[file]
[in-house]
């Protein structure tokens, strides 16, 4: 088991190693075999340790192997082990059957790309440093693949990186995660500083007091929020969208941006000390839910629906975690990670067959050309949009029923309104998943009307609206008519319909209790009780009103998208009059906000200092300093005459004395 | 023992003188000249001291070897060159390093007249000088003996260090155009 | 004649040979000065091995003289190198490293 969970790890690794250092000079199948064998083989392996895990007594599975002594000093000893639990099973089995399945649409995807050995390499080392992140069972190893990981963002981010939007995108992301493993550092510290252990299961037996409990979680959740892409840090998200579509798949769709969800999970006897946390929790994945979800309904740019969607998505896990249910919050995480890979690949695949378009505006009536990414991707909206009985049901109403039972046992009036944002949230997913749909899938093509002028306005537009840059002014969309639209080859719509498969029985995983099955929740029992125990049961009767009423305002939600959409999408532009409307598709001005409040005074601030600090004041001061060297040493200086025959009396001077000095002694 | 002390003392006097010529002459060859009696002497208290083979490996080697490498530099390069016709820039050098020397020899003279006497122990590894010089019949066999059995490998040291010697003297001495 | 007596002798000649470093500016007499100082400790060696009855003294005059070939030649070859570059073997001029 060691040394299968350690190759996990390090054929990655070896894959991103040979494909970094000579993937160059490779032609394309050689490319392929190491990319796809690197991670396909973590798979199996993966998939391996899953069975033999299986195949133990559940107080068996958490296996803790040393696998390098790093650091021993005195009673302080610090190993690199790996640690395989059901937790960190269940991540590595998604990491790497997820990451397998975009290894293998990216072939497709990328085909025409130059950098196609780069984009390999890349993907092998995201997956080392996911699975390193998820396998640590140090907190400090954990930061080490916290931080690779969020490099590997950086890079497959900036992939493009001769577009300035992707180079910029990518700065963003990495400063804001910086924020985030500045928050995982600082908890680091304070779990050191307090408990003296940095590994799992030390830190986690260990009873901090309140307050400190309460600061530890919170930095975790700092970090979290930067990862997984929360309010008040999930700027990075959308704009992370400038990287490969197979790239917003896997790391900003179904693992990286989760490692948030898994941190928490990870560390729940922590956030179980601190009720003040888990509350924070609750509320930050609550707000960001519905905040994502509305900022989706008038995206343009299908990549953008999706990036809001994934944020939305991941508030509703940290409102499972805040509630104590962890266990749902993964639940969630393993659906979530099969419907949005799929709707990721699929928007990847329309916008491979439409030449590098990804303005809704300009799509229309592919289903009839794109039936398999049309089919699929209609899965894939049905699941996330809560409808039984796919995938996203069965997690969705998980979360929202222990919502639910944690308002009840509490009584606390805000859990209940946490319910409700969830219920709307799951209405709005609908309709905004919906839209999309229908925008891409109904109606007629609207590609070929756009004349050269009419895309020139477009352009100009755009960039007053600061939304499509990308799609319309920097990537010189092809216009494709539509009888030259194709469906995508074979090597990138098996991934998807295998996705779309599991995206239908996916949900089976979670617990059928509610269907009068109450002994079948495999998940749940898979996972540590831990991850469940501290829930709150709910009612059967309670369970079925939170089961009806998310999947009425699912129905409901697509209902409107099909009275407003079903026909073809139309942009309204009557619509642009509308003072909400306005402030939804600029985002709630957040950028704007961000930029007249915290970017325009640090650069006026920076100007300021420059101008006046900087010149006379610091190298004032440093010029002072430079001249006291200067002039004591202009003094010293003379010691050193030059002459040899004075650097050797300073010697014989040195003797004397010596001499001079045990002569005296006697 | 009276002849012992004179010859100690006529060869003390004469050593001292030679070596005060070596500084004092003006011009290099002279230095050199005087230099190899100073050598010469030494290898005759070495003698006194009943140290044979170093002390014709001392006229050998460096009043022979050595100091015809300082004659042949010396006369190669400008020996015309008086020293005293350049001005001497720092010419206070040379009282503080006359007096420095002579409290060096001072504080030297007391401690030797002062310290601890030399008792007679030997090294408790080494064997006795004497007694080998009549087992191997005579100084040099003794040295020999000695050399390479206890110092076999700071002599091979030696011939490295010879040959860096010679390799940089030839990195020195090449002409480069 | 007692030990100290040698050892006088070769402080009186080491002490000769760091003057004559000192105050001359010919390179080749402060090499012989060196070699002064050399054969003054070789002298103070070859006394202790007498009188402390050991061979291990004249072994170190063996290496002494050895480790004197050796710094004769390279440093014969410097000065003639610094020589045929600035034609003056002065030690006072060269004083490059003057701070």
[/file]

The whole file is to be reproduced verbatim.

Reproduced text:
[in-house]
């Protein structure tokens, strides 16, 4: 088991190693075999340790192997082990059957790309440093693949990186995660500083007091929020969208941006000390839910629906975690990670067959050309949009029923309104998943009307609206008519319909209790009780009103998208009059906000200092300093005459004395 | 023992003188000249001291070897060159390093007249000088003996260090155009 | 004649040979000065091995003289190198490293 969970790890690794250092000079199948064998083989392996895990007594599975002594000093000893639990099973089995399945649409995807050995390499080392992140069972190893990981963002981010939007995108992301493993550092510290252990299961037996409990979680959740892409840090998200579509798949769709969800999970006897946390929790994945979800309904740019969607998505896990249910919050995480890979690949695949378009505006009536990414991707909206009985049901109403039972046992009036944002949230997913749909899938093509002028306005537009840059002014969309639209080859719509498969029985995983099955929740029992125990049961009767009423305002939600959409999408532009409307598709001005409040005074601030600090004041001061060297040493200086025959009396001077000095002694 | 002390003392006097010529002459060859009696002497208290083979490996080697490498530099390069016709820039050098020397020899003279006497122990590894010089019949066999059995490998040291010697003297001495 | 007596002798000649470093500016007499100082400790060696009855003294005059070939030649070859570059073997001029 060691040394299968350690190759996990390090054929990655070896894959991103040979494909970094000579993937160059490779032609394309050689490319392929190491990319796809690197991670396909973590798979199996993966998939391996899953069975033999299986195949133990559940107080068996958490296996803790040393696998390098790093650091021993005195009673302080610090190993690199790996640690395989059901937790960190269940991540590595998604990491790497997820990451397998975009290894293998990216072939497709990328085909025409130059950098196609780069984009390999890349993907092998995201997956080392996911699975390193998820396998640590140090907190400090954990930061080490916290931080690779969020490099590997950086890079497959900036992939493009001769577009300035992707180079910029990518700065963003990495400063804001910086924020985030500045928050995982600082908890680091304070779990050191307090408990003296940095590994799992030390830190986690260990009873901090309140307050400190309460600061530890919170930095975790700092970090979290930067990862997984929360309010008040999930700027990075959308704009992370400038990287490969197979790239917003896997790391900003179904693992990286989760490692948030898994941190928490990870560390729940922590956030179980601190009720003040888990509350924070609750509320930050609550707000960001519905905040994502509305900022989706008038995206343009299908990549953008999706990036809001994934944020939305991941508030509703940290409102499972805040509630104590962890266990749902993964639940969630393993659906979530099969419907949005799929709707990721699929928007990847329309916008491979439409030449590098990804303005809704300009799509229309592919289903009839794109039936398999049309089919699929209609899965894939049905699941996330809560409808039984796919995938996203069965997690969705998980979360929202222990919502639910944690308002009840509490009584606390805000859990209940946490319910409700969830219920709307799951209405709005609908309709905004919906839209999309229908925008891409109904109606007629609207590609070929756009004349050269009419895309020139477009352009100009755009960039007053600061939304499509990308799609319309920097990537010189092809216009494709539509009888030259194709469906995508074979090597990138098996991934998807295998996705779309599991995206239908996916949900089976979670617990059928509610269907009068109450002994079948495999998940749940898979996972540590831990991850469940501290829930709150709910009612059967309670369970079925939170089961009806998310999947009425699912129905409901697509209902409107099909009275407003079903026909073809139309942009309204009557619509642009509308003072909400306005402030939804600029985002709630957040950028704007961000930029007249915290970017325009640090650069006026920076100007300021420059101008006046900087010149006379610091190298004032440093010029002072430079001249006291200067002039004591202009003094010293003379010691050193030059002459040899004075650097050797300073010697014989040195003797004397010596001499001079045990002569005296006697 | 009276002849012992004179010859100690006529060869003390004469050593001292030679070596005060070596500084004092003006011009290099002279230095050199005087230099190899100073050598010469030494290898005759070495003698006194009943140290044979170093002390014709001392006229050998460096009043022979050595100091015809300082004659042949010396006369190669400008020996015309008086020293005293350049001005001497720092010419206070040379009282503080006359007096420095002579409290060096001072504080030297007391401690030797002062310290601890030399008792007679030997090294408790080494064997006795004497007694080998009549087992191997005579100084040099003794040295020999000695050399390479206890110092076999700071002599091979030696011939490295010879040959860096010679390799940089030839990195020195090449002409480069 | 007692030990100290040698050892006088070769402080009186080491002490000769760091003057004559000192105050001359010919390179080749402060090499012989060196070699002064050399054969003054070789002298103070070859006394202790007498009188402390050991061979291990004249072994170190063996290496002494050895480790004197050796710094004769390279440093014969410097000065003639610094020589045929600035034609003056002065030690006072060269004083490059003057701070």